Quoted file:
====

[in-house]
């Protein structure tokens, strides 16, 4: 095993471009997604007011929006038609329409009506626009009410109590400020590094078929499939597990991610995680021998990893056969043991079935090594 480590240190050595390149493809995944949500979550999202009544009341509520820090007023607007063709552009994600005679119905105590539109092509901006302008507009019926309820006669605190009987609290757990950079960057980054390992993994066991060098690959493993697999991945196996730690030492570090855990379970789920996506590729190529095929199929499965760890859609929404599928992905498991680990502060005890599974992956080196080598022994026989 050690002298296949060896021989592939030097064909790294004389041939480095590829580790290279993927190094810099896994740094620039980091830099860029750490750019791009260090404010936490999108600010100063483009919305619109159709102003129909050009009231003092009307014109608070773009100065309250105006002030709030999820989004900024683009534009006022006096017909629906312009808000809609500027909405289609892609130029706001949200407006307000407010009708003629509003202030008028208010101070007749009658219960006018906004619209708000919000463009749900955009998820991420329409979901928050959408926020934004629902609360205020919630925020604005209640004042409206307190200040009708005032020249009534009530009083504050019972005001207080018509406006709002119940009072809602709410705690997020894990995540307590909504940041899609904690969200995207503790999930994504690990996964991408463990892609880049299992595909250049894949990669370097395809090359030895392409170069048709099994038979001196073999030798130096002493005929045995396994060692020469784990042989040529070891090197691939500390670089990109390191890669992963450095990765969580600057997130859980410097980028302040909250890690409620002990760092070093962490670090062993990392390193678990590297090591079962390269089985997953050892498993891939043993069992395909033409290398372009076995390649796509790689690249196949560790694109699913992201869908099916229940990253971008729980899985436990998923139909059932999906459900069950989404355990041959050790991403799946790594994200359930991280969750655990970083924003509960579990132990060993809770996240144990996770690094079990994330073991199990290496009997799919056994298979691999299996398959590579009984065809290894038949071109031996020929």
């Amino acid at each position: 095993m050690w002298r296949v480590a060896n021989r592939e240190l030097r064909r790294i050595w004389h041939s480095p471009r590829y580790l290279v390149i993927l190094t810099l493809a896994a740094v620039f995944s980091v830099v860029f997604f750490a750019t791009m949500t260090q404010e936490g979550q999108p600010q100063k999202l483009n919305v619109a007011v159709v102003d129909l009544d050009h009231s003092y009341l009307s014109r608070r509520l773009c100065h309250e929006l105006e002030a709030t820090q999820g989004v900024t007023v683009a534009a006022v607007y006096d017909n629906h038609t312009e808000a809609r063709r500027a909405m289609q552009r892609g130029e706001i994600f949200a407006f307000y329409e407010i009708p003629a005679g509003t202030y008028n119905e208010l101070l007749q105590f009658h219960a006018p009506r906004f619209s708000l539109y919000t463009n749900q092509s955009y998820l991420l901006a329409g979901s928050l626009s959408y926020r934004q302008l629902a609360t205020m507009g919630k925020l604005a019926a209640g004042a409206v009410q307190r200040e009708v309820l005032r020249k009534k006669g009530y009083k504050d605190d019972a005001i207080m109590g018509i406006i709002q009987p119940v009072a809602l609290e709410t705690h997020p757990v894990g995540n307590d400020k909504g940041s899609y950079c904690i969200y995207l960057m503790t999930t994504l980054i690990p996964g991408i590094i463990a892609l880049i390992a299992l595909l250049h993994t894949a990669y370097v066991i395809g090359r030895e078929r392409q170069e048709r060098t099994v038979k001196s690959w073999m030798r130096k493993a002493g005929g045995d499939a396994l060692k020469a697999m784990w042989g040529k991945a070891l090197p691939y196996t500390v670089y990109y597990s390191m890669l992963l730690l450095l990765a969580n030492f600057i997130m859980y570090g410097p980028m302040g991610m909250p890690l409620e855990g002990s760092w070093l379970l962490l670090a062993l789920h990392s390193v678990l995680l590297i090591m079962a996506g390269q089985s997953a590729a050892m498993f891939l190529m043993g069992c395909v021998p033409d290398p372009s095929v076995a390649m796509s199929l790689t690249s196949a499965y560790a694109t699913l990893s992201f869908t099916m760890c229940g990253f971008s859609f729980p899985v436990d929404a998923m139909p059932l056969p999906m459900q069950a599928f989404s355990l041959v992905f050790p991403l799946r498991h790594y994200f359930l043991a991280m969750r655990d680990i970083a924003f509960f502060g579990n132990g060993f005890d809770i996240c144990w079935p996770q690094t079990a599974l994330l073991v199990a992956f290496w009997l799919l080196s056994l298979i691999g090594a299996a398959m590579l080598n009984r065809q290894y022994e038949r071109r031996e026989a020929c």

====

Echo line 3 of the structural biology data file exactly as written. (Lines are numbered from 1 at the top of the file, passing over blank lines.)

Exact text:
């Amino acid at each position: 095993m050690w002298r296949v480590a060896n021989r592939e240190l030097r064909r790294i050595w004389h041939s480095p471009r590829y580790l290279v390149i993927l190094t810099l493809a896994a740094v620039f995944s980091v830099v860029f997604f750490a750019t791009m949500t260090q404010e936490g979550q999108p600010q100063k999202l483009n919305v619109a007011v159709v102003d129909l009544d050009h009231s003092y009341l009307s014109r608070r509520l773009c100065h309250e929006l105006e002030a709030t820090q999820g989004v900024t007023v683009a534009a006022v607007y006096d017909n629906h038609t312009e808000a809609r063709r500027a909405m289609q552009r892609g130029e706001i994600f949200a407006f307000y329409e407010i009708p003629a005679g509003t202030y008028n119905e208010l101070l007749q105590f009658h219960a006018p009506r906004f619209s708000l539109y919000t463009n749900q092509s955009y998820l991420l901006a329409g979901s928050l626009s959408y926020r934004q302008l629902a609360t205020m507009g919630k925020l604005a019926a209640g004042a409206v009410q307190r200040e009708v309820l005032r020249k009534k006669g009530y009083k504050d605190d019972a005001i207080m109590g018509i406006i709002q009987p119940v009072a809602l609290e709410t705690h997020p757990v894990g995540n307590d400020k909504g940041s899609y950079c904690i969200y995207l960057m503790t999930t994504l980054i690990p996964g991408i590094i463990a892609l880049i390992a299992l595909l250049h993994t894949a990669y370097v066991i395809g090359r030895e078929r392409q170069e048709r060098t099994v038979k001196s690959w073999m030798r130096k493993a002493g005929g045995d499939a396994l060692k020469a697999m784990w042989g040529k991945a070891l090197p691939y196996t500390v670089y990109y597990s390191m890669l992963l730690l450095l990765a969580n030492f600057i997130m859980y570090g410097p980028m302040g991610m909250p890690l409620e855990g002990s760092w070093l379970l962490l670090a062993l789920h990392s390193v678990l995680l590297i090591m079962a996506g390269q089985s997953a590729a050892m498993f891939l190529m043993g069992c395909v021998p033409d290398p372009s095929v076995a390649m796509s199929l790689t690249s196949a499965y560790a694109t699913l990893s992201f869908t099916m760890c229940g990253f971008s859609f729980p899985v436990d929404a998923m139909p059932l056969p999906m459900q069950a599928f989404s355990l041959v992905f050790p991403l799946r498991h790594y994200f359930l043991a991280m969750r655990d680990i970083a924003f509960f502060g579990n132990g060993f005890d809770i996240c144990w079935p996770q690094t079990a599974l994330l073991v199990a992956f290496w009997l799919l080196s056994l298979i691999g090594a299996a398959m590579l080598n009984r065809q290894y022994e038949r071109r031996e026989a020929c």